Then Rishaad passes me and begins to pull steadily away. "The Z800 is so light on its feet and flickable that it gives you great confidence. So after the first few corners, you realise you can brake quite hard if you have to, changing direction is effortless and your sense of control over the Z800 is fantastic. The absorbent ride also means that when the tyres find a bump in the middle of a corner, the suspension deals with it rather well."
And once again, poor Alan is third. "Hey, I caught y'all on every straight but I have to back off more for corners and the changing camber does make the Z1000 a more violent motorcycle in terms of feedback. It takes quite a bit to process all that and figure out what needs to happen next." Of course then we hit a stretch of wide open sweepers with no traffic and a freshly laid surface. With a big roar, the Z1000 pulls into the lead and Alan may or may not have had some air under his front tyre at this point. "The Z1000 can be huge fun. It isn't just a brutal bruiser of a motorcycle, but it does have a naughty streak. It's very, very quick to gather speed and if you're, um, lucky enough to find a crest in the middle of this, waa-hey-ee, small power wheelie." The specification explains the behaviour quite easily though. The engine is a 16 valve DOHC 1043cc inline four that makes 142PS at 10,000rpm while peak torque is 111Nm at 7,300rpm. This being a new motorcycle, Kawasaki has managed to make it 10kg lighter than the Z800 - it weighs 221Kg while the wheelbase is also 10mm shorter at 1,435mm.
The day passes quickly. At some point we swap bikes to see what's what and I discover that the Z1000 is a beast. It goes exactly the way it looks. It's menace is more than visual. Given a smooth road, the Z1000 is the quickest of all three here by a quite a margin. And that intake roar is to die for. Record it carefully and put it on the iTunes store, I say.
The Z800, on the other hand, is a peach. If the Z1000 is the boy from school who is always sneaking a smoke behind the building, the Z800 is the boy everyone thinks will get top marks in the exams, plays the guitar and is a quiz whiz as well. It makes enough power to keep up, not enough power to frighten new riders. It absorbs the roads quite well and feels tiny and controllable which makes the transition to big power and big engines very easy for new riders.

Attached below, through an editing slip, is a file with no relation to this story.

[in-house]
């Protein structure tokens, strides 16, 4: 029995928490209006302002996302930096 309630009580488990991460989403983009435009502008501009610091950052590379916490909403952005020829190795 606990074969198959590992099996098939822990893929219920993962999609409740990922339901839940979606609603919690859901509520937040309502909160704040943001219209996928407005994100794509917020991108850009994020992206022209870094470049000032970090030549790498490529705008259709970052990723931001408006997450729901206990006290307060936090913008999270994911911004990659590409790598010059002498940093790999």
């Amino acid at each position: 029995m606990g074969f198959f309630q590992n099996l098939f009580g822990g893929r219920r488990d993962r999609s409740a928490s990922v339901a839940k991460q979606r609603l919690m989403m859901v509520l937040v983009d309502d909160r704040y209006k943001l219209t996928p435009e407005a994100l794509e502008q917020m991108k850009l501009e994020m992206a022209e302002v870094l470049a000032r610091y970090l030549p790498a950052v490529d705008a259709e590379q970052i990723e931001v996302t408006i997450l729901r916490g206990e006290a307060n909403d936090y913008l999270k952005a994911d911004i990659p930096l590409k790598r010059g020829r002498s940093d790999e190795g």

Alan rides the Ninja 1000 and comes away smiling broadly. "I really like the N1000," he says, "It's the most comfortable of this lot. Despite the faired look, the bars aren't too far away and the pegs aren't too far back either. The screen allows you to sit at high speeds for as long as you like. On both the others, a sustained 140kmph is a literal pain in the neck. Plus there is more space on the N1000 to sit and then there's the safety net of traction control."
The Z800 has an edgy and aggressive design which masks its rather hefty 231kg kerb weight
Parked for the night, sweaty gear swapped for shorts and tees, the discussion continues late into the night. At dawn, it's time to head back. The Z1000's keys are the last to be picked up and that's telling. Alan manages to snag the Ninja 1000 and I have the Z800 which leaves Rishaad with the Z1000. We don't pity him, but he clearly is going to have both the most powerful motorcycle as well as the hardest ride ahead of him. "You're both growing old," he says helpfully.
Perhaps we are. But the facts go like this. At Rs 8.77 lakh on-road Pune, the Kawasaki Z800 is not only priced well, I think it gets my vote for least intimidating non-Harley big motorcycle on sale in India today. It allows you to play with more power, offers you four cylinders worth of fun while giving you enough leeway, room and confidence so you can build your skills and comfort level. You'll enjoy owning it and you'll enjoy riding it.
The Z1000 features minimal body work but with good attention to the smaller details.
At Rs 13.82 lakh on-road Pune, the Z1000 is a bazooka. It packs massive firepower but it requires a steady hand to wield it. Set up stiffly and with aggressive steering geometry as well as instant throttle response, the Z1000 is very satisfying to ride hard down a fast, smooth road but on the flip side it also can't absorb big bumps well. There's enough low-speed damping to take the sting out at city speeds, but it's a busy motorcycle that makes it hard to ride for long periods. However, both the N1000 and the Z800 subscribe to the older Kawasaki design and the Z1000's looks just ooze menace and anti-social behaviour.
But the Ninja 1000 is the same price and it comes with more space, better ride quality and a fairing though its styling is, admittedly, staid in comparison. The big ticket, though, is that in the same price as the Z1000 it adds traction control which makes it quite the bargain. Most importantly, out on the Indian highway, the Ninja 1000 feels like it's home and it isn't unwieldy in traffic either.
It took a nervous ride over a muddy path strewn with rocks to get here but the spectacular views were worth it
As in wow. Non stressful.
Our Kawasaki Z800 review is here